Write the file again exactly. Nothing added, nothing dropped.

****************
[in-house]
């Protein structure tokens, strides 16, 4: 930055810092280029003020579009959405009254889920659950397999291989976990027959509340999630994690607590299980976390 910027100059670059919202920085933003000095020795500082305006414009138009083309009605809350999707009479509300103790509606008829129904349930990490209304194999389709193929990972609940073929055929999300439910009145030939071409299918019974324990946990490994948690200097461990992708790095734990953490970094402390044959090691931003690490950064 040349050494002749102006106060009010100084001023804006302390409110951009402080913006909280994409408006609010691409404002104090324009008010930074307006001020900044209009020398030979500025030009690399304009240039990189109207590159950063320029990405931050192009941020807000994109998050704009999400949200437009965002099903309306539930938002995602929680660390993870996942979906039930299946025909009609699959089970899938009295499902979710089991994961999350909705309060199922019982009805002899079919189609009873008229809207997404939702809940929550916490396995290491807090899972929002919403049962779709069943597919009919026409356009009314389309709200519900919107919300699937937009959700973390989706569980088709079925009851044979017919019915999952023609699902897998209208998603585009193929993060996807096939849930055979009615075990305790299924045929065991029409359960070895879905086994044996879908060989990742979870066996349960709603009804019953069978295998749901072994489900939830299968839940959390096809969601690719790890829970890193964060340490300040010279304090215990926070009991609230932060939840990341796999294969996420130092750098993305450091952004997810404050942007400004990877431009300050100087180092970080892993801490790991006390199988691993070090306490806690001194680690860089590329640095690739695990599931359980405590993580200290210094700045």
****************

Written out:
[in-house]
């Protein structure tokens, strides 16, 4: 930055810092280029003020579009959405009254889920659950397999291989976990027959509340999630994690607590299980976390 910027100059670059919202920085933003000095020795500082305006414009138009083309009605809350999707009479509300103790509606008829129904349930990490209304194999389709193929990972609940073929055929999300439910009145030939071409299918019974324990946990490994948690200097461990992708790095734990953490970094402390044959090691931003690490950064 040349050494002749102006106060009010100084001023804006302390409110951009402080913006909280994409408006609010691409404002104090324009008010930074307006001020900044209009020398030979500025030009690399304009240039990189109207590159950063320029990405931050192009941020807000994109998050704009999400949200437009965002099903309306539930938002995602929680660390993870996942979906039930299946025909009609699959089970899938009295499902979710089991994961999350909705309060199922019982009805002899079919189609009873008229809207997404939702809940929550916490396995290491807090899972929002919403049962779709069943597919009919026409356009009314389309709200519900919107919300699937937009959700973390989706569980088709079925009851044979017919019915999952023609699902897998209208998603585009193929993060996807096939849930055979009615075990305790299924045929065991029409359960070895879905086994044996879908060989990742979870066996349960709603009804019953069978295998749901072994489900939830299968839940959390096809969601690719790890829970890193964060340490300040010279304090215990926070009991609230932060939840990341796999294969996420130092750098993305450091952004997810404050942007400004990877431009300050100087180092970080892993801490790991006390199988691993070090306490806690001194680690860089590329640095690739695990599931359980405590993580200290210094700045």